Characteristics of the victim have an effect on helping behaviors, much like the factors mentioned above. These characteristic include but are not limited to race, gender, age, and class. A study done on prejudice and helping behaviors reported that white victims were helped quicker than black victims (Gaertner, Dovidio, & Johnson, 1982). When participants thought they were alone, however, they were more likely to help both the black and the white victim within the same amount of time (Gaertner et al., 1982).

Social and Cultural Pressure

The effects that social pressures have on helping behaviors were briefly discussed above. When people are passing by individuals in distress, the decision to help them will typically be based on others around them. If no one else is helping the individual, most people will pass by without offering help. On the other hand, when one person is seen helping, another may offer assistance as well, depending on the level of help needed.

When it comes to cultural pressure, people are willing to help both in-group and out-group members. Their reasons for helping each group differ, however. “People are more likely to feel empathy toward members of their in-groups who are in need, and the more empathy they feel, the more likely they are to help” (Aronson et al., 2010, p. 325). They are more likely to help members of their out-group if there is a reward in it for them (Aronson et al.).

To conclude, helping behaviors are influenced by many factors. The person needing help, the amount of people around, and the amount of help needed are just a few factors worth mentioning. In more technical terms, the bystander effect, diffusion of responsibility, and pluralistic ignorance influence helping behaviors. Above those influences were explained, as well as social and cultural pressure when it comes to helping others.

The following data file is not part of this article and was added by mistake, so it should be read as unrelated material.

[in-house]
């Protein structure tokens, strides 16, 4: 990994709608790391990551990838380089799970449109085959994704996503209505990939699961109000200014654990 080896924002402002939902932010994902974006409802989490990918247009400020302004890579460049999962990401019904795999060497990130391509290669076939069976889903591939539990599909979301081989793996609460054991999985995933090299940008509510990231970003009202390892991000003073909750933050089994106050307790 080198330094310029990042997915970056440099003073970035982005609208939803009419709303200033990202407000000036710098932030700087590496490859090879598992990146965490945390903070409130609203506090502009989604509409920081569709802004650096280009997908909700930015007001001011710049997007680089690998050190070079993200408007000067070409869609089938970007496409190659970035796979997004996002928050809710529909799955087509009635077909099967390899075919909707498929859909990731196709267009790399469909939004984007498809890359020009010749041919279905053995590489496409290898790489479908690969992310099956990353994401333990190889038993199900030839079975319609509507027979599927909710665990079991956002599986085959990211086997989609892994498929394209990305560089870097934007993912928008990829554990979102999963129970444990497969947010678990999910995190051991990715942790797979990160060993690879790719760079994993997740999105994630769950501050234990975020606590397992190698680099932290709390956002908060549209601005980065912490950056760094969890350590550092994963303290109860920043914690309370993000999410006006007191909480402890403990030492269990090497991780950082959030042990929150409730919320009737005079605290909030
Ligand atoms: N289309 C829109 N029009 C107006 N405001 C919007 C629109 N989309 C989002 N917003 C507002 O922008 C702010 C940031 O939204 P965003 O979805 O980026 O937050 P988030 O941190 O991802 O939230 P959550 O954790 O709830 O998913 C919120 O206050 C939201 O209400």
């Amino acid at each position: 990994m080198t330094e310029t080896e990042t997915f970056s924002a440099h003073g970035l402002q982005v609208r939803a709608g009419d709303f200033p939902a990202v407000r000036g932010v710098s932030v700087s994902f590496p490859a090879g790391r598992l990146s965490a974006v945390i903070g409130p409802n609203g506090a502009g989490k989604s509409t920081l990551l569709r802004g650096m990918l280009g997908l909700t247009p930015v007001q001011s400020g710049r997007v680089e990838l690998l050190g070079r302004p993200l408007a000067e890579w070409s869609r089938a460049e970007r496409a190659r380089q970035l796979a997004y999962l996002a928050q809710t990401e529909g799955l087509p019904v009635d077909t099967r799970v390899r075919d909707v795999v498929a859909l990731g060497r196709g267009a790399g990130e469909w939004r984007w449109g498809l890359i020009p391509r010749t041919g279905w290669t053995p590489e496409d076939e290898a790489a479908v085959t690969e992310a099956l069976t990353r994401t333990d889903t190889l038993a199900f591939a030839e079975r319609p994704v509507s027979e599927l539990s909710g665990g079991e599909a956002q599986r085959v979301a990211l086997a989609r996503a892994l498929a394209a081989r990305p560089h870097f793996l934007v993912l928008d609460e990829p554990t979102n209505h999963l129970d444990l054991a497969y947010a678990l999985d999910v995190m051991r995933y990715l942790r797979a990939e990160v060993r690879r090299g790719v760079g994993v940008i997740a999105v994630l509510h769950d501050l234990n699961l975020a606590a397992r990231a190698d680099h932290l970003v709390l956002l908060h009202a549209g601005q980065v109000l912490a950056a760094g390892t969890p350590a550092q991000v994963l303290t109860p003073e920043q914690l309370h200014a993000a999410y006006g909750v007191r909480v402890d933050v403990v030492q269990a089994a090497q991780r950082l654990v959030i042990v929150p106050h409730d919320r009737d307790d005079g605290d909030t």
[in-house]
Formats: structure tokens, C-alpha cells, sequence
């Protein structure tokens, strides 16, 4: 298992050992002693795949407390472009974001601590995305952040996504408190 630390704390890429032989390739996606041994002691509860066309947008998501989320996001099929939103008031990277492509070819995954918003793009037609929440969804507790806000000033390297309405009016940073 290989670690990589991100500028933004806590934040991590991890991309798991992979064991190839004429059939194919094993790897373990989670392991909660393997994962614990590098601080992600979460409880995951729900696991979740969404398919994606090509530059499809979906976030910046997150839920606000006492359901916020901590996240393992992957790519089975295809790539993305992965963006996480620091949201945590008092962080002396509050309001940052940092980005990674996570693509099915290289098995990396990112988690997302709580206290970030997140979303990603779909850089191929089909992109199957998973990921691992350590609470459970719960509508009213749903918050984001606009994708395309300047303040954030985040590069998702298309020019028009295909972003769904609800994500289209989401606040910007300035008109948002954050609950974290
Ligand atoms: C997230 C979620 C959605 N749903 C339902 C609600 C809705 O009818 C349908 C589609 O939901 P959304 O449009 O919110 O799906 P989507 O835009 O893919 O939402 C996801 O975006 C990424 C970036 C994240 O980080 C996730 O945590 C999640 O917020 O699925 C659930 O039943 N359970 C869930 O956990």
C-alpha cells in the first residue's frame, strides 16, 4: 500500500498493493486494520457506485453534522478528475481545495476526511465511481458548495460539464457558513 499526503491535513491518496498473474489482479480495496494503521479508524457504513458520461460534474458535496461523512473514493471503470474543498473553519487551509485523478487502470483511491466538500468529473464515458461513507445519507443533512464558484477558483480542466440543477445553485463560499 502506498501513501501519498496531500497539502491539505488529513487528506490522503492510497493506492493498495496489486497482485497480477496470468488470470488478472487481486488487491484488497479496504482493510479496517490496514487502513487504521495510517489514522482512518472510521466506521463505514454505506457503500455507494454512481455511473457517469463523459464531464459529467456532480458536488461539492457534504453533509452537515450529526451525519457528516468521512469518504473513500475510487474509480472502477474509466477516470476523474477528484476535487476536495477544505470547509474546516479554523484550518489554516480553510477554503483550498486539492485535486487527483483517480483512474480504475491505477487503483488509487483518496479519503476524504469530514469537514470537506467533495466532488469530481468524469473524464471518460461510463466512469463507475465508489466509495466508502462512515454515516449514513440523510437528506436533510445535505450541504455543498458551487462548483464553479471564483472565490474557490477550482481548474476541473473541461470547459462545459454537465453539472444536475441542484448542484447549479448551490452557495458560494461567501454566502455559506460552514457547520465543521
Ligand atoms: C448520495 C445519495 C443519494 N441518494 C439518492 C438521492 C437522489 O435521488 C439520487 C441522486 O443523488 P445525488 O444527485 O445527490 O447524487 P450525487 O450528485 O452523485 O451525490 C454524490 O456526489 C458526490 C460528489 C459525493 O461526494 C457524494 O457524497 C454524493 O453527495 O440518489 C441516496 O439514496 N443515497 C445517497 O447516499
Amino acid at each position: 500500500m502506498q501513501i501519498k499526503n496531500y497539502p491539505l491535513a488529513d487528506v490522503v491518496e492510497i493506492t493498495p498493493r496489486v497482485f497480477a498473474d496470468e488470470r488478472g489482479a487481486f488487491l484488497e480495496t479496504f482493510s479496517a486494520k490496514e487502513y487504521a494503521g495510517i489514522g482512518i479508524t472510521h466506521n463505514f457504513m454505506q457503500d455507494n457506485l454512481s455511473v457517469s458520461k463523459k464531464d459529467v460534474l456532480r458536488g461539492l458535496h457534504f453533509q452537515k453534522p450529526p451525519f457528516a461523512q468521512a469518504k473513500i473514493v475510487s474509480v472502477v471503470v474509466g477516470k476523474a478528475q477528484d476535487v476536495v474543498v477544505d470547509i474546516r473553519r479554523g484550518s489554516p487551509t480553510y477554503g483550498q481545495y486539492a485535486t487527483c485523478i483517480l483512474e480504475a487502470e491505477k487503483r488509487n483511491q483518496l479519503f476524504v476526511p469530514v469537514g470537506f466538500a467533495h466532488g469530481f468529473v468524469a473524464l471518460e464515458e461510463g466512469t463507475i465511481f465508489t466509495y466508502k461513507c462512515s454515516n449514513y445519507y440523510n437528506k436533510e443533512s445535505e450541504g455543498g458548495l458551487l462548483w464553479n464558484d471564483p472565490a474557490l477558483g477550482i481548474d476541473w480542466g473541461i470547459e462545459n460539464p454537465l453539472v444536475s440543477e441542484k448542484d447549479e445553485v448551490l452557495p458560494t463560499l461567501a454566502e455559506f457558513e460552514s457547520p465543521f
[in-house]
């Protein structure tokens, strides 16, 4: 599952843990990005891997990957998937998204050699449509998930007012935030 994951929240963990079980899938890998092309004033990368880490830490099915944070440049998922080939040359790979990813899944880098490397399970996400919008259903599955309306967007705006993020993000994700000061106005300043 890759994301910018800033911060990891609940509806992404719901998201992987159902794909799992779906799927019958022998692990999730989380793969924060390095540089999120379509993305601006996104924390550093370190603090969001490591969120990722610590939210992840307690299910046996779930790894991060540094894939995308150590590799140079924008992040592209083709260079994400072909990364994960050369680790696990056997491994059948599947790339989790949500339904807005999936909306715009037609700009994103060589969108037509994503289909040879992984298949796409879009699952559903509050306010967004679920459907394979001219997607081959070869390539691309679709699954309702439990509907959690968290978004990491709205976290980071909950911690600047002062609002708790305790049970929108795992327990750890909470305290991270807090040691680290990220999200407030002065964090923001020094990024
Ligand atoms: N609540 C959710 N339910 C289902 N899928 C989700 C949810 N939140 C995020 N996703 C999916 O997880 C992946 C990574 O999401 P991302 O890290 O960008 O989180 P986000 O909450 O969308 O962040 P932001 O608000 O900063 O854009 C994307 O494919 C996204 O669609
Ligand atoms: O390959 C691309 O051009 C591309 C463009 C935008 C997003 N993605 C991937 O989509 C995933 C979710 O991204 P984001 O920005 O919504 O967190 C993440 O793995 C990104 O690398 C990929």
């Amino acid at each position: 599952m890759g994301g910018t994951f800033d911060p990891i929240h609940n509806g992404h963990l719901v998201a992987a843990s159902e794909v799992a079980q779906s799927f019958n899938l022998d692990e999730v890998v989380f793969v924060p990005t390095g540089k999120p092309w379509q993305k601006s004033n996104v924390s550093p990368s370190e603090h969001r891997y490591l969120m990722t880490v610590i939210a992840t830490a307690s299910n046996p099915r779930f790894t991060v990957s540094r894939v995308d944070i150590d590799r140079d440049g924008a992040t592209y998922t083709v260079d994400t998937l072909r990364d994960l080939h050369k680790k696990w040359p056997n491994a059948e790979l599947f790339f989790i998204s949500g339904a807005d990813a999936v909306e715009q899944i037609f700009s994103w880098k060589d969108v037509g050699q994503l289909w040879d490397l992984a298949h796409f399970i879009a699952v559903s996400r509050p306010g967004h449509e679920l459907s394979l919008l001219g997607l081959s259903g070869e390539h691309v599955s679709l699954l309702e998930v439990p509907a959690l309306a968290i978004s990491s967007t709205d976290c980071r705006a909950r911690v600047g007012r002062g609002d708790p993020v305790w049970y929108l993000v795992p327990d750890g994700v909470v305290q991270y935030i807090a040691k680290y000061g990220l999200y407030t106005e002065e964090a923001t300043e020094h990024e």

References

Aronson, E., Wilson, T. D., and Akert, R. M. (2013). Social psychology (8th ed.). Englewood Cliffs, NJ: Prentice. ISBN-13: 9780205796625

Bystander effect and diffusion of responsibility. (2013).

Gaertner, S. L., Dovidio, J. F., & Johnson, G. (1982). Race of victim, nonresponsive bystanders, and helping behavior. Journal Of Social Psychology, 117(1), 69.

Greitemeyer, T., & Mügge, D. O. (2015). When bystanders increase rather than decrease intentions to help. Social Psychology, 46(2), 116-119. doi:10.1027/1864-9335/a000215

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If you saw a person in need on the side of the road, would you help?

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    • misty103 profile image

      misty103 2 years ago

      If you are ever trying to get someone to do something like dial 911 in an emergency the best way to avoid the bystander effect is to single out a person for calling 911. For example "you in the blue shirt call 911, and you in the red shirt go wave the paramedics in when they arrive".

    • Dr Billy Kidd profile image

      Dr Billy Kidd 2 years ago from Sydney, Australia

      Thanks!

      I experienced that when I was visiting California. There was an accident and several cars had stopped. I figured that the victims where being taken care of so I just drove past.

      I thought about it as I went down the road. Back home, I would have stopped--along the rural roads I usually travel. In fact, I always stop. I had not realized I stopped because there would be just, maybe, one other car that had showed up on the scene.

      I guess I'm "normal".